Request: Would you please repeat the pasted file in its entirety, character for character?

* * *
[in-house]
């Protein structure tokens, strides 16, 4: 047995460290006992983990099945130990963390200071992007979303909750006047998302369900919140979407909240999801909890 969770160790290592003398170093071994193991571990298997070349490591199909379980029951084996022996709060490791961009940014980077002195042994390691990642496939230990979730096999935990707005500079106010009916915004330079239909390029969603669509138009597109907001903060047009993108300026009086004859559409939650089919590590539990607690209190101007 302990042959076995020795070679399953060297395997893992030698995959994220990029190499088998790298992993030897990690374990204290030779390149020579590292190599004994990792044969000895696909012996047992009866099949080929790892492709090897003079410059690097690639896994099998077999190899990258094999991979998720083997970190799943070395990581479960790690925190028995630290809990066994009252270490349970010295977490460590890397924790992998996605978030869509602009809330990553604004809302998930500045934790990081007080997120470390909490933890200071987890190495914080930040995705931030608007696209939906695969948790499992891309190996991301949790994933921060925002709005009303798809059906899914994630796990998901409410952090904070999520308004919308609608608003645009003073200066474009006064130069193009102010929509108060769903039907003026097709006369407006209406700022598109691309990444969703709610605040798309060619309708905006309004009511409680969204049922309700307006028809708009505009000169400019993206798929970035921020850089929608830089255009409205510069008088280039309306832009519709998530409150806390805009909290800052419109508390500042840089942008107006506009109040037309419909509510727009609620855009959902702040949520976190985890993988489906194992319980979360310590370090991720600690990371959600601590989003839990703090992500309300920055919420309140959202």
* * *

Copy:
[in-house]
């Protein structure tokens, strides 16, 4: 047995460290006992983990099945130990963390200071992007979303909750006047998302369900919140979407909240999801909890 969770160790290592003398170093071994193991571990298997070349490591199909379980029951084996022996709060490791961009940014980077002195042994390691990642496939230990979730096999935990707005500079106010009916915004330079239909390029969603669509138009597109907001903060047009993108300026009086004859559409939650089919590590539990607690209190101007 302990042959076995020795070679399953060297395997893992030698995959994220990029190499088998790298992993030897990690374990204290030779390149020579590292190599004994990792044969000895696909012996047992009866099949080929790892492709090897003079410059690097690639896994099998077999190899990258094999991979998720083997970190799943070395990581479960790690925190028995630290809990066994009252270490349970010295977490460590890397924790992998996605978030869509602009809330990553604004809302998930500045934790990081007080997120470390909490933890200071987890190495914080930040995705931030608007696209939906695969948790499992891309190996991301949790994933921060925002709005009303798809059906899914994630796990998901409410952090904070999520308004919308609608608003645009003073200066474009006064130069193009102010929509108060769903039907003026097709006369407006209406700022598109691309990444969703709610605040798309060619309708905006309004009511409680969204049922309700307006028809708009505009000169400019993206798929970035921020850089929608830089255009409205510069008088280039309306832009519709998530409150806390805009909290800052419109508390500042840089942008107006506009109040037309419909509510727009609620855009959902702040949520976190985890993988489906194992319980979360310590370090991720600690990371959600601590989003839990703090992500309300920055919420309140959202």